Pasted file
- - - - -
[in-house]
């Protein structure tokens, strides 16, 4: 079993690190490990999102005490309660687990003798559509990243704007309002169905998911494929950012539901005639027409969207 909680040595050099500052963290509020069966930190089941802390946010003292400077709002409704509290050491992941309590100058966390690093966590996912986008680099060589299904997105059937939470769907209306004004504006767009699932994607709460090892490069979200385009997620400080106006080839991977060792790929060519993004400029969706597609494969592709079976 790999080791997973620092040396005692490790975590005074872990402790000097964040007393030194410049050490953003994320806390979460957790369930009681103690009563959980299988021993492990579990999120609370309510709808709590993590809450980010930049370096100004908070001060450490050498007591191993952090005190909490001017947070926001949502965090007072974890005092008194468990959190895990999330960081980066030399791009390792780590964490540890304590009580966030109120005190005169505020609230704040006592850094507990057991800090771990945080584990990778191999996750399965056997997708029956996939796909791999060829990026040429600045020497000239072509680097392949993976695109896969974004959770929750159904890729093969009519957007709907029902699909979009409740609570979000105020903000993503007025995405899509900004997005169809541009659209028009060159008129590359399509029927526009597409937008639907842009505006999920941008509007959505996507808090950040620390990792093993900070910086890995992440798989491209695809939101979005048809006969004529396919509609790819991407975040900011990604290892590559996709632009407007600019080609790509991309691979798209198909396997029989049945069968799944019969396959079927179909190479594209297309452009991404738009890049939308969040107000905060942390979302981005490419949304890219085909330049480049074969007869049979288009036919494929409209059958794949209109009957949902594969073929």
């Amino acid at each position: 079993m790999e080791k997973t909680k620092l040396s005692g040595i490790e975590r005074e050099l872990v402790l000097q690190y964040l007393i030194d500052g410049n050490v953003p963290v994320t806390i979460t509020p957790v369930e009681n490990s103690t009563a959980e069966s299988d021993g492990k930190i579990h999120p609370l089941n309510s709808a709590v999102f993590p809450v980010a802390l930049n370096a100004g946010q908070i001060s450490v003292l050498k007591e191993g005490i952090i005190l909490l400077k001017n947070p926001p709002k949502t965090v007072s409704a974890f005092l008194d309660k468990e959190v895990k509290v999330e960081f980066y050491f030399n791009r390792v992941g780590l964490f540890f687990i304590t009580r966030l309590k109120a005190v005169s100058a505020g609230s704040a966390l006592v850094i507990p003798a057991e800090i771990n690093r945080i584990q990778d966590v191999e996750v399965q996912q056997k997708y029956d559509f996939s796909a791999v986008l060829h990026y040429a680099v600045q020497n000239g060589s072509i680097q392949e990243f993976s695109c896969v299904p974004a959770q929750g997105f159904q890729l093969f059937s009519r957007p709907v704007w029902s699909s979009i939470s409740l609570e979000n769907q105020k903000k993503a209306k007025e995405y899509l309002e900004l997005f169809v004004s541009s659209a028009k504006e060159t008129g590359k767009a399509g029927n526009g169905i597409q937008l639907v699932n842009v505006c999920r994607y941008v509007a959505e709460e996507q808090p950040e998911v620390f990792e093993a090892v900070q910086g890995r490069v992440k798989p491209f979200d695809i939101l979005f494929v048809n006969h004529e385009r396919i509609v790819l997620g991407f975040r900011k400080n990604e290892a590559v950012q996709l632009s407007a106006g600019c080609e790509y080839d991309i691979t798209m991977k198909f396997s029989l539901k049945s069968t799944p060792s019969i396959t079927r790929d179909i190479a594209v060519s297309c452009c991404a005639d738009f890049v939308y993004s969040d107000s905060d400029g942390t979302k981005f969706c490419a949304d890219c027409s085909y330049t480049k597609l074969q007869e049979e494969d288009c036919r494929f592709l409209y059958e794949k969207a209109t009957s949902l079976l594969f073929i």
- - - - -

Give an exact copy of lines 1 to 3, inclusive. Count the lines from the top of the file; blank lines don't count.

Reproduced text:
[in-house]
């Protein structure tokens, strides 16, 4: 079993690190490990999102005490309660687990003798559509990243704007309002169905998911494929950012539901005639027409969207 909680040595050099500052963290509020069966930190089941802390946010003292400077709002409704509290050491992941309590100058966390690093966590996912986008680099060589299904997105059937939470769907209306004004504006767009699932994607709460090892490069979200385009997620400080106006080839991977060792790929060519993004400029969706597609494969592709079976 790999080791997973620092040396005692490790975590005074872990402790000097964040007393030194410049050490953003994320806390979460957790369930009681103690009563959980299988021993492990579990999120609370309510709808709590993590809450980010930049370096100004908070001060450490050498007591191993952090005190909490001017947070926001949502965090007072974890005092008194468990959190895990999330960081980066030399791009390792780590964490540890304590009580966030109120005190005169505020609230704040006592850094507990057991800090771990945080584990990778191999996750399965056997997708029956996939796909791999060829990026040429600045020497000239072509680097392949993976695109896969974004959770929750159904890729093969009519957007709907029902699909979009409740609570979000105020903000993503007025995405899509900004997005169809541009659209028009060159008129590359399509029927526009597409937008639907842009505006999920941008509007959505996507808090950040620390990792093993900070910086890995992440798989491209695809939101979005048809006969004529396919509609790819991407975040900011990604290892590559996709632009407007600019080609790509991309691979798209198909396997029989049945069968799944019969396959079927179909190479594209297309452009991404738009890049939308969040107000905060942390979302981005490419949304890219085909330049480049074969007869049979288009036919494929409209059958794949209109009957949902594969073929």
């Amino acid at each position: 079993m790999e080791k997973t909680k620092l040396s005692g040595i490790e975590r005074e050099l872990v402790l000097q690190y964040l007393i030194d500052g410049n050490v953003p963290v994320t806390i979460t509020p957790v369930e009681n490990s103690t009563a959980e069966s299988d021993g492990k930190i579990h999120p609370l089941n309510s709808a709590v999102f993590p809450v980010a802390l930049n370096a100004g946010q908070i001060s450490v003292l050498k007591e191993g005490i952090i005190l909490l400077k001017n947070p926001p709002k949502t965090v007072s409704a974890f005092l008194d309660k468990e959190v895990k509290v999330e960081f980066y050491f030399n791009r390792v992941g780590l964490f540890f687990i304590t009580r966030l309590k109120a005190v005169s100058a505020g609230s704040a966390l006592v850094i507990p003798a057991e800090i771990n690093r945080i584990q990778d966590v191999e996750v399965q996912q056997k997708y029956d559509f996939s796909a791999v986008l060829h990026y040429a680099v600045q020497n000239g060589s072509i680097q392949e990243f993976s695109c896969v299904p974004a959770q929750g997105f159904q890729l093969f059937s009519r957007p709907v704007w029902s699909s979009i939470s409740l609570e979000n769907q105020k903000k993503a209306k007025e995405y899509l309002e900004l997005f169809v004004s541009s659209a028009k504006e060159t008129g590359k767009a399509g029927n526009g169905i597409q937008l639907v699932n842009v505006c999920r994607y941008v509007a959505e709460e996507q808090p950040e998911v620390f990792e093993a090892v900070q910086g890995r490069v992440k798989p491209f979200d695809i939101l979005f494929v048809n006969h004529e385009r396919i509609v790819l997620g991407f975040r900011k400080n990604e290892a590559v950012q996709l632009s407007a106006g600019c080609e790509y080839d991309i691979t798209m991977k198909f396997s029989l539901k049945s069968t799944p060792s019969i396959t079927r790929d179909i190479a594209v060519s297309c452009c991404a005639d738009f890049v939308y993004s969040d107000s905060d400029g942390t979302k981005f969706c490419a949304d890219c027409s085909y330049t480049k597609l074969q007869e049979e494969d288009c036919r494929f592709l409209y059958e794949k969207a209109t009957s949902l079976l594969f073929i």